Wednesday, December 18, 2013

The Poutine Principle

A week ago, I was here lamenting the fact that as a writer, I'm still in search of my "method" or even, god willing, some kind of order or rhythm to my practice that would yield more regular, reliable results. 

And what I came upon was The Poutine Principle - also known as the Archimedes Analogy, which states that:

I must not - as I tend to do when a deadline, whether real or self-imposed, is looming - strap myself into my chair, grip the edge of my desk and feverishly will my brain to come out with the next plot point, character reveal or emotional beat before I can move on to the next. 

I must instead take a cue from Archimedes, who stumbled upon a solution to a seemingly intractable mathematical problem he was grappling with by doing something completely unrelated. In his case, he stepped into the tub. And, well, you know the rest...

In my case, wishing to shelter myself from the risk of running naked through the streets of Montreal shouting Eureka, I have opted to replace the act of bathing with, among other things, the act of poutine tasting and - (here's the rhythm to my method) reviewing a new poutine experience every week. 

Cleverly (I think) combining a comfort food reward system with a regularly scheduled "time out" to do something unrelated yet marginally creative has, so far, worked a little Archimedes-like magic on my screenplay writing. By setting the proverbial timer forcing me to stop writing (or stop not writing), to get out of my isolated work space and into the world, I take the pressure off the screenplay side of my brain and let it idle for a while I take a spin in my brain's pleasure centre.

And like Archimedes, I discovered something...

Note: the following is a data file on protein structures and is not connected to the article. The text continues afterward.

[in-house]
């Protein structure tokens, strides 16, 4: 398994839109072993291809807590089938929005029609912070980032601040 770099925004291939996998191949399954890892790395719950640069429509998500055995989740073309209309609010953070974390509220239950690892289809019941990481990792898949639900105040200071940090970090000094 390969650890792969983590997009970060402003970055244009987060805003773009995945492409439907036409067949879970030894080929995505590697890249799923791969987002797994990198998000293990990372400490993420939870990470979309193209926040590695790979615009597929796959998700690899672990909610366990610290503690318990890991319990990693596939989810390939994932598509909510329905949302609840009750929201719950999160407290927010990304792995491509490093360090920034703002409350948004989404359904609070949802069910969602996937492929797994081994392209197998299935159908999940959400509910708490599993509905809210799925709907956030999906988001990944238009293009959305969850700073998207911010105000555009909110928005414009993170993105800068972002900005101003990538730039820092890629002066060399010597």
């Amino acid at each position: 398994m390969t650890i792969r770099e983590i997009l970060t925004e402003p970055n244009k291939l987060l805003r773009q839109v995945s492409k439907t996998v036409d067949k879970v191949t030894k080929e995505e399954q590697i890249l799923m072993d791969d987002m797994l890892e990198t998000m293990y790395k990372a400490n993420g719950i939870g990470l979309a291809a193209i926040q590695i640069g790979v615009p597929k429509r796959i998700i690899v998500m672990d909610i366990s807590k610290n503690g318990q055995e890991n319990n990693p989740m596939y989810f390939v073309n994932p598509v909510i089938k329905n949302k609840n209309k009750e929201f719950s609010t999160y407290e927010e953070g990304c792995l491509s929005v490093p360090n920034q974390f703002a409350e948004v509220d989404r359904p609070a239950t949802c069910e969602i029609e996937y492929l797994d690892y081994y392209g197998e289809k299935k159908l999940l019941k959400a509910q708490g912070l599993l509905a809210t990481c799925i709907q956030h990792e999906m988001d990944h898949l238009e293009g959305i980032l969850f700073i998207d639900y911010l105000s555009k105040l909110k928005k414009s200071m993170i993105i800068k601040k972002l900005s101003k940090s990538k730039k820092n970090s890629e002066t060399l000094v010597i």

As I was tucking into my first piping hot plate of Quebec's unofficial national dish with abandon, lo and behold, my senses opened up to the music of joual* surrounding me in the  typical east end Montreal canteen. Cleverly camouflaged in poutine, I became an invisible witness to the comings and goings of an inspiring real-life cast of characters that included lonely, elderly regulars hailed and subsequently tolerated by the bottled-blonde waitress with just the right mix of affection and vulgarity. 

Literally everyone that came in to Poutine Laurier that afternoon told a little story. If not directly - out loud and at length like old Madame Turcotte - then indirectly by way of what they ordered, like the father and his young son who informed his dad he wasn't eating sugar these days, so could he get a diet coke with his Combo #3? 

Before I knew it, the laptop I had opened beside me - for poutine pertinent note taking only - was on the receiving end of some actual productive screenplay writing. The creative block in my story that had been clogging me for days, was suddenly, ironically getting unclogged by  a heaping plateful of cheese curds, gelatinous gravy and greasy french fries.

In a word, Eureka.

Like Archimedes, I had solved a seemingly intractable problem by doing something unrelated and arguably meditative - and delicious - something I will happily repeat on a regular basis. However, because I'm not 20 anymore, I've decided the calorically lethal Poutine Principle should be only one in a panoply of activities that comes under the umbrella of the Screenplay Side Project, a method of productive distraction that features reviews and recountings of side dishes, side trips, side shows, essentially all things taking me on a  sideways journey to the ultimate goal of producing a screenplay.

* joual refers to a working class dialect of Québécois French notably used by Michel Tremblay in his seminal play, Les Belles-Soeurs. His introduction of the everyday French spoken in the street to the previously elitist world of the theatre contributed to a major shift in identity politics that ultimately fuelled the Quiet Revolution.

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